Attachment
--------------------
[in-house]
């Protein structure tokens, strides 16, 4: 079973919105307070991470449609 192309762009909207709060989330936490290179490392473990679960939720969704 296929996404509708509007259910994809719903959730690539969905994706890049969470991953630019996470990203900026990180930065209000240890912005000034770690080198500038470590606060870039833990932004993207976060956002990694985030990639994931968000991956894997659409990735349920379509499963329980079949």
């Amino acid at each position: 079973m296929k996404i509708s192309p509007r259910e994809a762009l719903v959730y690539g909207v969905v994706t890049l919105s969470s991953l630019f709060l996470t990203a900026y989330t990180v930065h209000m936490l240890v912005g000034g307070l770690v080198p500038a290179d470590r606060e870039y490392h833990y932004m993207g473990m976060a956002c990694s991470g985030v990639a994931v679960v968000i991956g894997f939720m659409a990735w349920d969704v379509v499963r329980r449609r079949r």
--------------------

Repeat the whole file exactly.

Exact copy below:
[in-house]
């Protein structure tokens, strides 16, 4: 079973919105307070991470449609 192309762009909207709060989330936490290179490392473990679960939720969704 296929996404509708509007259910994809719903959730690539969905994706890049969470991953630019996470990203900026990180930065209000240890912005000034770690080198500038470590606060870039833990932004993207976060956002990694985030990639994931968000991956894997659409990735349920379509499963329980079949």
């Amino acid at each position: 079973m296929k996404i509708s192309p509007r259910e994809a762009l719903v959730y690539g909207v969905v994706t890049l919105s969470s991953l630019f709060l996470t990203a900026y989330t990180v930065h209000m936490l240890v912005g000034g307070l770690v080198p500038a290179d470590r606060e870039y490392h833990y932004m993207g473990m976060a956002c990694s991470g985030v990639a994931v679960v968000i991956g894997f939720m659409a990735w349920d969704v379509v499963r329980r449609r079949r």